It appears from the pleadings as summarized in appellant's brief, that the mother, Minnie A. Anderson ‘died on March 10, 1947, slightly over a year subsequent to the date of the Brother-Sister Contract. * * * Jessie P. Lockert died on May 27, 1947, two months and 24 days after the death of the mother. * * * At the time of the mother's death * * * there was, and ever since said date there have been, standing in the names of Minnie A. Anderson, Jessie P. Lockert and Robert S. Anderson, as joint tenants with right of survivorship, the stocks (here in question). * * * Robert S. Anderson has had possession of the certificates representing said stocks, either in person or through his agent, Quincy Cass, ever since the death of the mother.’ The said Quincy Cass, made a defendant because in actual possession of the stock certificates filed a disclaimer, alleging that said stocks were held solely as agent for the other defendant, Robert S. Anderson. It appears that Anderson had been adjudged incompetent and the answer was filed by a guardian.
The parties stipulated that the action might be set for trial on the short cause calendar, and ‘That at the trial of the said action no testimony will be taken, but the action will be submitted on the pleadings and argument of counsel.’ Pursuant thereto, after argument the cause was submitted for decision without any evidence having been offered. The trial court found in favor of plaintiff (appellant herein). Thereafter, defendant's (respondent's) motion for a new trial on the stated grounds of ‘Insufficiency of evidence to justify the decision,’ and ‘That the decision of the Court is against law,’ was granted. The plaintiff has appealed from the order granting a new trial.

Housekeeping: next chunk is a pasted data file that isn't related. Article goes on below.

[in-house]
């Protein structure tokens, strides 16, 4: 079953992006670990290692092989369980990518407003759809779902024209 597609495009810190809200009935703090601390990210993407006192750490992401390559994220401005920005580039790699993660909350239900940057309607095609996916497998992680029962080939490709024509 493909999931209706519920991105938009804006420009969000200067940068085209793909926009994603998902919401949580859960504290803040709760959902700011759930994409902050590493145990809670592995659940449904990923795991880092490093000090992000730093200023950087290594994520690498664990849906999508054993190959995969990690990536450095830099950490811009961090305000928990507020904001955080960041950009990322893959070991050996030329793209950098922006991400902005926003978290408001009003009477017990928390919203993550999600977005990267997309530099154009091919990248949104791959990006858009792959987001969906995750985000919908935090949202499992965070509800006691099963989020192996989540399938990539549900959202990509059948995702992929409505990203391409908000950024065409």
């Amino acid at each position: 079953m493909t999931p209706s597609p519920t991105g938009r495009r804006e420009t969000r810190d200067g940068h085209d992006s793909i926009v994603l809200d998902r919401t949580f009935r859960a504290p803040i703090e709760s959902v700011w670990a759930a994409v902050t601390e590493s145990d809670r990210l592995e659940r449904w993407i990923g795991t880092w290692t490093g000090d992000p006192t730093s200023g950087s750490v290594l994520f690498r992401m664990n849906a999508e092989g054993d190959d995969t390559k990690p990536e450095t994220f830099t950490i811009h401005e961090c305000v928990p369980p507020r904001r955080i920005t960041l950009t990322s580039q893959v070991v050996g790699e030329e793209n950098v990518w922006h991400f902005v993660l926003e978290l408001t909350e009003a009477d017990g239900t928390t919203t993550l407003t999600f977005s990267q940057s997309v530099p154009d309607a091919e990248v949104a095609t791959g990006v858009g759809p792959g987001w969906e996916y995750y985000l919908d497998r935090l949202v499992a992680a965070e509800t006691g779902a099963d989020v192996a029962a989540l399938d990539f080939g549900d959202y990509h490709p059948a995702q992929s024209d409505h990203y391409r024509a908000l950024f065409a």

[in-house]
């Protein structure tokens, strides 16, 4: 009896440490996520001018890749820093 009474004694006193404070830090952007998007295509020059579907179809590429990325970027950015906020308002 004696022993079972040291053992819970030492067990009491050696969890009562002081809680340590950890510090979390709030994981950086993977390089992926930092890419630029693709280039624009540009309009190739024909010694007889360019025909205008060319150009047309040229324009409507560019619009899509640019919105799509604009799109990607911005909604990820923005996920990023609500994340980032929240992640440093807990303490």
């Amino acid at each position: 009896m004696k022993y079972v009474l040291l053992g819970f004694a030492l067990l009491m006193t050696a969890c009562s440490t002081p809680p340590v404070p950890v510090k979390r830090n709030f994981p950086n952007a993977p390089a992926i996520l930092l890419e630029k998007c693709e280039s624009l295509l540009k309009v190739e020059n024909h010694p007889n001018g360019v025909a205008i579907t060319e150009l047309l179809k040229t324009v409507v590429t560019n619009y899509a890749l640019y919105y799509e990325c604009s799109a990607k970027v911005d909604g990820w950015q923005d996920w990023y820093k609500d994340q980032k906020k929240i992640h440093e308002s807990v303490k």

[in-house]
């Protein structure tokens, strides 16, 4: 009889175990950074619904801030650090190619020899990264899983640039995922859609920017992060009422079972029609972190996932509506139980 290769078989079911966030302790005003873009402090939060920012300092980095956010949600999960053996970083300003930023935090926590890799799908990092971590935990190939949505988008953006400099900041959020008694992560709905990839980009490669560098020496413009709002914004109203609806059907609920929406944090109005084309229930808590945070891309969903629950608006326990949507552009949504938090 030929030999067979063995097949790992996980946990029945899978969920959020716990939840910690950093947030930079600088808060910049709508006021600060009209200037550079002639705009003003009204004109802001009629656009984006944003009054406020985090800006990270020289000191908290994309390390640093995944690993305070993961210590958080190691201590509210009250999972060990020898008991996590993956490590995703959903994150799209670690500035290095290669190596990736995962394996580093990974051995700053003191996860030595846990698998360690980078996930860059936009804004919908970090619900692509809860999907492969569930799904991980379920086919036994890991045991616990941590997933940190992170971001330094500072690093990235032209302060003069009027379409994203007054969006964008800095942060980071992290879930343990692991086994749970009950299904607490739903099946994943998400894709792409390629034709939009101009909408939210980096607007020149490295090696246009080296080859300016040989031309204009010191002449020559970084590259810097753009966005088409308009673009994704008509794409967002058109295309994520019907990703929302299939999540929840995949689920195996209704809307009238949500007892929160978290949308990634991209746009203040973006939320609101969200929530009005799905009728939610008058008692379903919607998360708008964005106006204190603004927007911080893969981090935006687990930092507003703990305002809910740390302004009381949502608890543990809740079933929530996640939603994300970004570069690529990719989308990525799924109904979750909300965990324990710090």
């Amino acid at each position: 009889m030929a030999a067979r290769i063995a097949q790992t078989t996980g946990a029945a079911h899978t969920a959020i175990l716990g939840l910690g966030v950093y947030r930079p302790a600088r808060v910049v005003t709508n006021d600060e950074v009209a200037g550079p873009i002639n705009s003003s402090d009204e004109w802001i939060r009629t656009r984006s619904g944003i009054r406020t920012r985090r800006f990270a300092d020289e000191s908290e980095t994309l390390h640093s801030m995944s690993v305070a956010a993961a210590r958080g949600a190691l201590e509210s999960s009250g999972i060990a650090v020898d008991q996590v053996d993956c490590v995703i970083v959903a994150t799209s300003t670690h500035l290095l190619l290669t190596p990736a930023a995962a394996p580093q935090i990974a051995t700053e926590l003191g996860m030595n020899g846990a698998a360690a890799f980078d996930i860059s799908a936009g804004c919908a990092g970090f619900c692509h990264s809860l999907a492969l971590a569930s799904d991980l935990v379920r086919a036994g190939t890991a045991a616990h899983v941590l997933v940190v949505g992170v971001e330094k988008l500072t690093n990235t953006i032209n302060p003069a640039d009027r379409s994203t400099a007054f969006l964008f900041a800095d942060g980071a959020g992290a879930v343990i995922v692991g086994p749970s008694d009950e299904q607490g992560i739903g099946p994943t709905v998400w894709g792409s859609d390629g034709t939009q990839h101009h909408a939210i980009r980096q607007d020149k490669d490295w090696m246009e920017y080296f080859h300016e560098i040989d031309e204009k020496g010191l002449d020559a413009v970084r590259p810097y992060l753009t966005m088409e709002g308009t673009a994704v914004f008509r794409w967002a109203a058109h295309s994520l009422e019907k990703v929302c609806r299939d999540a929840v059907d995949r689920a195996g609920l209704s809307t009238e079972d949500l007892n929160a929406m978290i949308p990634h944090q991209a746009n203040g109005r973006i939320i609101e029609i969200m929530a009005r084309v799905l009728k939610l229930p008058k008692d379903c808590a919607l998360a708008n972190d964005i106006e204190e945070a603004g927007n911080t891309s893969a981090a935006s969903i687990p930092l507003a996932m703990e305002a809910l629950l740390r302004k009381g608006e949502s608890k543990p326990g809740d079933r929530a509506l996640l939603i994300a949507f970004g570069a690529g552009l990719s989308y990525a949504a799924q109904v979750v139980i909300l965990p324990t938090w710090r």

Appellant's brief presents ‘two alternate theories concerning the purposes and effect of the Brother-Sister Contract.’ The first theory is ‘that the record title to the corporate shares was taken in the names of the three persons not with any intent to create a joint tenancy tenure with all its incidents, but solely as a measure deemed convenient * * * and (b) that the Brother-Sister Contract was drawn and executed to evidence the true status.’ The second theory is that ‘even though the corporate shares had been taken in the name of the three persons with the intent to create therein a joint tenancy with all its legal incidents, the contract operated as a mutual waiver by the brother and sister of their respective rights of survivorship—a waiver, under the authorities hereinafter cited, effective to break up the joint tenancy between them and establish a tenancy in common.’